The Problem with IT Project Management
One of the most challenging aspects of Enterprise Architecture (EA), and Service-Oriented Architecture (SOA) in particular, is that rather than address a discrete problem or set of problems in the enterprise, it attempts to address a range of interconnected and perplexing issues that have long troubled IT. Specifically, SOA approaches to EA address long-term issues of integration in environments of continued heterogeneity, application development in the face of continuous change, governance, management, and quality in environments of continuous complexity, increasing reuse and reducing redundancy across multiple IT initiatives, and organizational and methodology approaches that favor iteration over monolithic, waterfall-style approaches to development. While none of these challenges are new, and in fact, many architects have a number of tools, techniques, and approaches at their disposal to address those issues, EA attempts to address them in a holistic manner, providing a consistent approach to use in the face of continued…

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WOA is Me – Another Acronym? WOA and SOA
The problem with IT: Attention Deficit Disorder (ADD). Just when one concept is finally understood and gaining traction, the pundits, marketers, and industry standards-bearers come up with a new and confusing phrase to confound us all. In this iteration of IT’s fascination with new TLAs (three-letter acronyms for the acronym-challenged), bloggers and hypesters galore are talking up the concept of Web Oriented Architecture (WOA). Given ZapThink’s distaste for old wine in new bottles, we have to ask: is there anything new in the WOA concept? And if there are new ideas, do they have any substance? More importantly, if there are indeed new ideas in the WOA concept, how do these compare and contrast to the SOA concept? What is WOA? At the time of writing this ZapFlash, there’s no Wikipedia entry page on Web Oriented Architecture, which is both a sign that there isn’t sufficient interest to create…

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What does Service Performance Mean?
Over the past few years, ZapThink has participated in and observed quite a few Service-Oriented Architecture (SOA) deployments and roll-outs. While some of these deployments were more Web Services Integration than truly Service-oriented, and while some were more successful than others, the act of simply iterating the architecture and putting Services into production is forward progress for most companies. What these companies quickly realized is that creating Services and deploying infrastructure to run them is actually the easy part. Successfully getting users to consume those Services in a reliable manner, all the while supporting continuous change is the hard part. ZapThink has written numerous times about the challenges of putting Services into production with proper Governance, Quality, and Management, but in this ZapFlash, we’d like to focus on a more basic issue: that of Service performance. Just like the terms “security” and “quality”, performance…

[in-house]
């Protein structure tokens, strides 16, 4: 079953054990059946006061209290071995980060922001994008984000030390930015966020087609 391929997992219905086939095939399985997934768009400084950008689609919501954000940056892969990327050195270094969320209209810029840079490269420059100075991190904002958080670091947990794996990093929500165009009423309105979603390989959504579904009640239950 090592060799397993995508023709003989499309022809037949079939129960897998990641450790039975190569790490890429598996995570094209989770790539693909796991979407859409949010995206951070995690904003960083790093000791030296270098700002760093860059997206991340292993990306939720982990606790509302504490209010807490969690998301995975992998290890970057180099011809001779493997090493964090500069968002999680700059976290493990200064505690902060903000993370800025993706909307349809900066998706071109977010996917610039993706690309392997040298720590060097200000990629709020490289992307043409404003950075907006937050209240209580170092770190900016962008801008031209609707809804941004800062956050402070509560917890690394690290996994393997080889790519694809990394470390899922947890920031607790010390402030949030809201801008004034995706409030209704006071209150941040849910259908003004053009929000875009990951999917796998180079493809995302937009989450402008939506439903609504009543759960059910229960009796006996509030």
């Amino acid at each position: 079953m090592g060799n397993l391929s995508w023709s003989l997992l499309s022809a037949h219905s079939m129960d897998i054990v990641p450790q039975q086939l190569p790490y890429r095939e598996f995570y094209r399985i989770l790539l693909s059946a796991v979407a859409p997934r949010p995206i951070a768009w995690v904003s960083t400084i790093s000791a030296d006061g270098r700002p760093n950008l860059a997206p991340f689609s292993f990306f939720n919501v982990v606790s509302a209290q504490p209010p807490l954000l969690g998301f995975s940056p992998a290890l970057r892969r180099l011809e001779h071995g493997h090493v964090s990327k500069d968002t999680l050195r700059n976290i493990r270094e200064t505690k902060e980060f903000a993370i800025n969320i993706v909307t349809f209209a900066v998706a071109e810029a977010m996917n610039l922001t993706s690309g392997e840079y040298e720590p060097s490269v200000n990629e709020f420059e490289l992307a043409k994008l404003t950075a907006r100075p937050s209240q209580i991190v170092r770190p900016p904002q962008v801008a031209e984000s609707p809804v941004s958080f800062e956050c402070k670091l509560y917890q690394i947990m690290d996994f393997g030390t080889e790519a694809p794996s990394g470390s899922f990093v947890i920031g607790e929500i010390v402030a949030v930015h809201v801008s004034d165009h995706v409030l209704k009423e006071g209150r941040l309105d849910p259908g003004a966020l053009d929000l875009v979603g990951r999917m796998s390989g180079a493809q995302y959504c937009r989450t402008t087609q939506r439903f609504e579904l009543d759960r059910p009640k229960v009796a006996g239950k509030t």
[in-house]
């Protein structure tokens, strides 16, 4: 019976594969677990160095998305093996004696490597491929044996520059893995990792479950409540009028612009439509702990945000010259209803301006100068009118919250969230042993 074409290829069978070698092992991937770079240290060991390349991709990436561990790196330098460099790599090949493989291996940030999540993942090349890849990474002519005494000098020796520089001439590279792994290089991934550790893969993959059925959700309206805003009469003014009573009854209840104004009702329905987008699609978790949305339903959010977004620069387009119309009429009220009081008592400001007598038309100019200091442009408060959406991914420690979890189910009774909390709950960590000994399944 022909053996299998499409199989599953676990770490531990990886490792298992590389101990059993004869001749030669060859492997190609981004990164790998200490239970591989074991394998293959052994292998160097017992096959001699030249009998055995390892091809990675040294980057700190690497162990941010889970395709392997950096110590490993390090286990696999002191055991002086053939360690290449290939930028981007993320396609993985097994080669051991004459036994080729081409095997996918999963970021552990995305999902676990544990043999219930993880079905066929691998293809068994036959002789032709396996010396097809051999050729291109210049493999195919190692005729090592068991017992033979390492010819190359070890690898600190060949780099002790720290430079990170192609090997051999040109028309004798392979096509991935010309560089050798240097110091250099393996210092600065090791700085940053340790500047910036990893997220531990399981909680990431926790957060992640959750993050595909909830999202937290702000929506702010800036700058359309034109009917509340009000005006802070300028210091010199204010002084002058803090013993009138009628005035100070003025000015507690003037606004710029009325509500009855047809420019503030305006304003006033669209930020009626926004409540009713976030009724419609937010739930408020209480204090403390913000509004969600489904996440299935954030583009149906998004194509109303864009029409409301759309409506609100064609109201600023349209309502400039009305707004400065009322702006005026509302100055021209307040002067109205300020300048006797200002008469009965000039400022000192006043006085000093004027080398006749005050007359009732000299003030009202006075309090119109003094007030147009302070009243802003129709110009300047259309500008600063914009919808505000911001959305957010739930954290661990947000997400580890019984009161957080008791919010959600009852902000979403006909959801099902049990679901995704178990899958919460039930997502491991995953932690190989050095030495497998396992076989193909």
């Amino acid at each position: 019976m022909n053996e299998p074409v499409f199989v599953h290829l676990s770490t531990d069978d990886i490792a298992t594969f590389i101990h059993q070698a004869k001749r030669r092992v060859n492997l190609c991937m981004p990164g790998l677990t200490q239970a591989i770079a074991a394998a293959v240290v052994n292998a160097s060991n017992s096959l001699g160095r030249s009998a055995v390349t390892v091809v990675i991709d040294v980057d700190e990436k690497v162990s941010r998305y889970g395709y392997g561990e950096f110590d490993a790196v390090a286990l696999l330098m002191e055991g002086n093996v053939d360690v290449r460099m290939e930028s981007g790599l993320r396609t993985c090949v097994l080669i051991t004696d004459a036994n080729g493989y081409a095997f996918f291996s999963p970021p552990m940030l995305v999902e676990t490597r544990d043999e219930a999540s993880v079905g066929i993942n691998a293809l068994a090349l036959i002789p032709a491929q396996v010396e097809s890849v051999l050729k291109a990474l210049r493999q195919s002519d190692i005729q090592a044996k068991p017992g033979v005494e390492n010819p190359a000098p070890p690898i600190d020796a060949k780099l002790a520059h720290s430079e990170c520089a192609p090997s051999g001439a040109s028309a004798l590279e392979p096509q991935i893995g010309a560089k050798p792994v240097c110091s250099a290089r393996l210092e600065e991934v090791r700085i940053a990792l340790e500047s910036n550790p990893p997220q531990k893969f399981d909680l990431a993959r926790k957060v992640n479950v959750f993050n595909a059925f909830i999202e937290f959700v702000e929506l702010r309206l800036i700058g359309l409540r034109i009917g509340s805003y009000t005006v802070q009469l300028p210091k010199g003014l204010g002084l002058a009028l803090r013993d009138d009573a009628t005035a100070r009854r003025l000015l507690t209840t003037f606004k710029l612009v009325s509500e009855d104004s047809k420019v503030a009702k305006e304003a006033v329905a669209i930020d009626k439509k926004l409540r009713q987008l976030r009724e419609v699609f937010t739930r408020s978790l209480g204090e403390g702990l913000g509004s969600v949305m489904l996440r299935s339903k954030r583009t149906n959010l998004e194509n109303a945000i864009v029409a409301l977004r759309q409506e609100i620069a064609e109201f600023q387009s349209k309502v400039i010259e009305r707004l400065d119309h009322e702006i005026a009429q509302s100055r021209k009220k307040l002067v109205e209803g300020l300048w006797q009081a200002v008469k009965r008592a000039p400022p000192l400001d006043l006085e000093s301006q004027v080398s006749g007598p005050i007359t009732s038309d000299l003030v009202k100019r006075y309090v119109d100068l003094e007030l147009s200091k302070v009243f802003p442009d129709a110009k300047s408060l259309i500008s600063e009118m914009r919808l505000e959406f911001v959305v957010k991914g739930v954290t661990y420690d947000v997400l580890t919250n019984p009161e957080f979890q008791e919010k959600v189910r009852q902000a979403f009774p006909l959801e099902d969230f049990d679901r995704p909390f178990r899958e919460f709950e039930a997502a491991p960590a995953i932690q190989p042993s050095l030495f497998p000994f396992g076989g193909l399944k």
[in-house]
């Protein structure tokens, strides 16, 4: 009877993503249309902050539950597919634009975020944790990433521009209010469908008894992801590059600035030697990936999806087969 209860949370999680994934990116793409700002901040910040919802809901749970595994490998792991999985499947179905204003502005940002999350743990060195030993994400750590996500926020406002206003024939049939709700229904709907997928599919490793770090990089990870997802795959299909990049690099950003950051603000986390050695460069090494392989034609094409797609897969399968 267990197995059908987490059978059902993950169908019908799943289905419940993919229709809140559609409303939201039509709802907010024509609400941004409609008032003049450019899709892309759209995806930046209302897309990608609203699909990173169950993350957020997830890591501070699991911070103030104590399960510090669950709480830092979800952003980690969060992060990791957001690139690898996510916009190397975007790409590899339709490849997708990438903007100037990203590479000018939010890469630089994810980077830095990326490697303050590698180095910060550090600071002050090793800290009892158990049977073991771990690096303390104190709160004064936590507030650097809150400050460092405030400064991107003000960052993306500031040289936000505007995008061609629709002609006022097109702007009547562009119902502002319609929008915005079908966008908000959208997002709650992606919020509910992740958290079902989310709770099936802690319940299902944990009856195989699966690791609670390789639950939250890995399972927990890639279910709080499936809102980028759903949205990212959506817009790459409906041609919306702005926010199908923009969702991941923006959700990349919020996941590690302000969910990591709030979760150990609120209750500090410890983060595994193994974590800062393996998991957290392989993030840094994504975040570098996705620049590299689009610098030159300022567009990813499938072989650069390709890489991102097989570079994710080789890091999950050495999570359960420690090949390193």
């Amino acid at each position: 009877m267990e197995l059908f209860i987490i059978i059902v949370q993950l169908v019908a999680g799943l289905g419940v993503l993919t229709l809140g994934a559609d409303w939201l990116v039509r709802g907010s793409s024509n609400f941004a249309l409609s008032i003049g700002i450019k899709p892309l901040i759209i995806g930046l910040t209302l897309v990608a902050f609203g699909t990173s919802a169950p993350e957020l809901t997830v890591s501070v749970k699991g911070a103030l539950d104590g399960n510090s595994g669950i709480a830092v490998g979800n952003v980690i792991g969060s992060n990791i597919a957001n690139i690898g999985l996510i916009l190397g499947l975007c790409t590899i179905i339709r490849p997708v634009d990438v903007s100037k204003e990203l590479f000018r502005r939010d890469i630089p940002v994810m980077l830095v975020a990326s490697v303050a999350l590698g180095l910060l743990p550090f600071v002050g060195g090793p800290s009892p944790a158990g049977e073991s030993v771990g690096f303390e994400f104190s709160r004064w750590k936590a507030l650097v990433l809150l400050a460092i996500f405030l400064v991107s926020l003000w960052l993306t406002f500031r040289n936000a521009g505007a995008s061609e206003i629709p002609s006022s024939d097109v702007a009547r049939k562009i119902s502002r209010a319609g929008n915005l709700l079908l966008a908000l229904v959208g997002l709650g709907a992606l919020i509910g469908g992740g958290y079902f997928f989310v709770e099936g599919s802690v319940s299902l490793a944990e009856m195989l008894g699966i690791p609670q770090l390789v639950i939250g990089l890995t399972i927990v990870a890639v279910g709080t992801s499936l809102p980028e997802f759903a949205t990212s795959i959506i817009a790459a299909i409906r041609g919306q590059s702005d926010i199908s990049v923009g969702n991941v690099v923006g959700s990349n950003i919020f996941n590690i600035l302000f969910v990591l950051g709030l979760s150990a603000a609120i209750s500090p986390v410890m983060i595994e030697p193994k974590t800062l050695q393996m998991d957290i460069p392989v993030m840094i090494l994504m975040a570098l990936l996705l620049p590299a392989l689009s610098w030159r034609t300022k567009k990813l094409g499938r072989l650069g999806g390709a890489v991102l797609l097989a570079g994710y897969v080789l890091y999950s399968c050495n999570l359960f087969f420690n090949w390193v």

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Why Service Consumers and Service Providers Should Never Directly Communicate
Edward R. Murrow once said, “People say conversation is a lost art; how often I have wished it were.” How true it is in the vendor and media-spun world of IT and even more so in the case of SOA. Many people think they are doing or talking about Service-Oriented Architecture (SOA), but most of the time they’re really doing Web Services Integration (WSI), developing Just a Bunch of Web Services (JBOWS), or even just point-to-point XML (what many would like to call REST, but even in most cases is not even truly Representational State Transfer [REST], which is also an architectural form). Even after 8 years of evangelism, research, advisory, and deep consulting, we’re still finding a large percentage of so-called enterprise architects pursuing SOA projects as if they were point-to-point integration projects. We’ve discussed many times from an economic, technical, architectural, and philosophical…

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Forget Maturity Models — It's Time for an Agility Model